Advice on Design Thinking for stellar product development
Get a handy advice from industry experts on integrating Design Thinking into product strategy, fostering innovation, and achieving cross-functional alignment.
In the fast-paced world of product development, companies seek methodologies that resonate deeply with users and align with their core business objectives. Our engaging discussion with Lisa Chesterfield, Angus Tait, and Bryan Williams reveals valuable perspectives on Design Thinking and its integration into successful product strategies.
Expert Insights into Design Thinking
Lisa Chesterfield, Director of Strategy, Innovation & Ventures at Monitor, Deloitte: Lisa sheds light on how product strategy and design thinking intertwine. “Product strategy aligns us on where we’re going, what problems the product we’re developing will solve for, and for who and why,” she explains. For her, design thinking offers a way to “inform and deliver on that product strategy” by deeply understanding customer segments and addressing their problems in a human-centric manner.
She highlights three primary ways in which design thinking influences product development:
- By fostering a profound understanding of what the end users genuinely need and refining the problem statement to focus on those exact needs.
- Through the use of design thinking tools which enable ideation of numerous solutions, thereby paving the way for innovation and ensuring prioritisation based on real user pain points.
- The discipline of early prototyping and iterative testing, which Lisa deems the most significant influence, as it bridges user needs with product features. She rightly points out, “Design thinking can act as a conduit between user needs and product features.”
Drawing from her rich experience at Deloitte and her entrepreneurial endeavours, Lisa advocates for a robust product strategy that emphasises innovation and leverages design thinking frameworks to identify, assess, and communicate opportunities effectively.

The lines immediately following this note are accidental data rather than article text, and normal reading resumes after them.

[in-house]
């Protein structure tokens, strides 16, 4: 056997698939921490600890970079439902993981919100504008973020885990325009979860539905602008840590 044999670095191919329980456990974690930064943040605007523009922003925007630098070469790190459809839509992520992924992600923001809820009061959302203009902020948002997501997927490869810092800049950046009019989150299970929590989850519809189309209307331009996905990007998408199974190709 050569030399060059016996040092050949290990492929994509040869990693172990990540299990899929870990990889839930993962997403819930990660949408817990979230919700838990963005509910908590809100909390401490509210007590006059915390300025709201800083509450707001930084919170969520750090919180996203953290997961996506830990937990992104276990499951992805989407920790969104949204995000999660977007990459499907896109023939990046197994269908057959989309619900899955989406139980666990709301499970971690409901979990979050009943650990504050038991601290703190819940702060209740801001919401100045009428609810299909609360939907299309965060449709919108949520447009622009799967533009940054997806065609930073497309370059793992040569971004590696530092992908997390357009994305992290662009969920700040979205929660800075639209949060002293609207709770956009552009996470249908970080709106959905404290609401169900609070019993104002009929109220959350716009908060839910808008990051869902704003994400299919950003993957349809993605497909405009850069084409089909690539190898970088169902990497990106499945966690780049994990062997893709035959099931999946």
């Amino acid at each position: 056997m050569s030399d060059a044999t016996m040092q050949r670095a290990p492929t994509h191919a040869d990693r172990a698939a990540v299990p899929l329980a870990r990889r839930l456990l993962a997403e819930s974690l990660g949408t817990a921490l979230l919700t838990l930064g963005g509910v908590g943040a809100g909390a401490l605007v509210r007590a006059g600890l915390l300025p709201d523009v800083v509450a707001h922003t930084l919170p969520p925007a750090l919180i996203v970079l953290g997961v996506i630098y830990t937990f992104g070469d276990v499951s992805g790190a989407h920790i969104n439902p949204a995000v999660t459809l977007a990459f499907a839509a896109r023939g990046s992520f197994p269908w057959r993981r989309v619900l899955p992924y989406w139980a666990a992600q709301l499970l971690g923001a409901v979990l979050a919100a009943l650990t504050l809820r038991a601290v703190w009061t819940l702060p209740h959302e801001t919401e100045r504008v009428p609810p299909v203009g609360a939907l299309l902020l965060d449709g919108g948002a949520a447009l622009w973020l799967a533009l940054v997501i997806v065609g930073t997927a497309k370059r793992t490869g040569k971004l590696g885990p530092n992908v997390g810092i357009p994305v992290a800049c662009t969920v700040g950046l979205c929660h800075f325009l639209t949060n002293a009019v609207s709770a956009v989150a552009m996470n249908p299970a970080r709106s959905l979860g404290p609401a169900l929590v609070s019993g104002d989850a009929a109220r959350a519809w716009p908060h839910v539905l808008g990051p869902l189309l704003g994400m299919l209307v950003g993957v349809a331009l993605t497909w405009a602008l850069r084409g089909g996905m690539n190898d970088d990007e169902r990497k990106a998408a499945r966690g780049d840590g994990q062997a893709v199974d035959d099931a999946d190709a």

Angus Tait, Product Design Director at Xero: Angus acknowledges the challenges that come with multiple team members, emphasizing the importance of alignment. “Design thinking, in all types of product making, is about bringing everybody together to get on the same page,” he states. For Angus, tools like journey mapping and the “jobs to be done” framework can facilitate alignment. Still, the most effective method is engaging directly with customers. “The sense of alignment just kind of happens naturally,” he remarks. Angus champions the Google Sprint, (Lisa suggested Balanced Breakthrough Framework as good one too) especially for startups, describing the transformative power of user feedback on the final day as an impactful introduction to design thinking.
Bryan Williams, Founder of Hockey Stick Advisory: Bryan underscores the importance of determining what the customer truly needs and how to best address it. He explains, “The typical model is you build, buy or partner.” Companies often fall into the trap of overpromising due to limited resources. To navigate this, Bryan suggests a deep focus on the core problems and, if necessary, partnering with others who can offer complementary solutions. Using payment platforms as an example, he illustrates how underlying technologies, like Stripe in Shopify, integrate seamlessly to enhance user experience.
Design Thinking remains pivotal in developing user-centric products that resonate deeply with their needs. Through its methodologies, teams achieve alignment, innovation thrives, and products become more attuned to the very people they serve. As Angus aptly puts it, “Start with talking to your customers and all getting on the same page.”
Book for the last sessions here: https://lu.ma/BREAK-THROUGH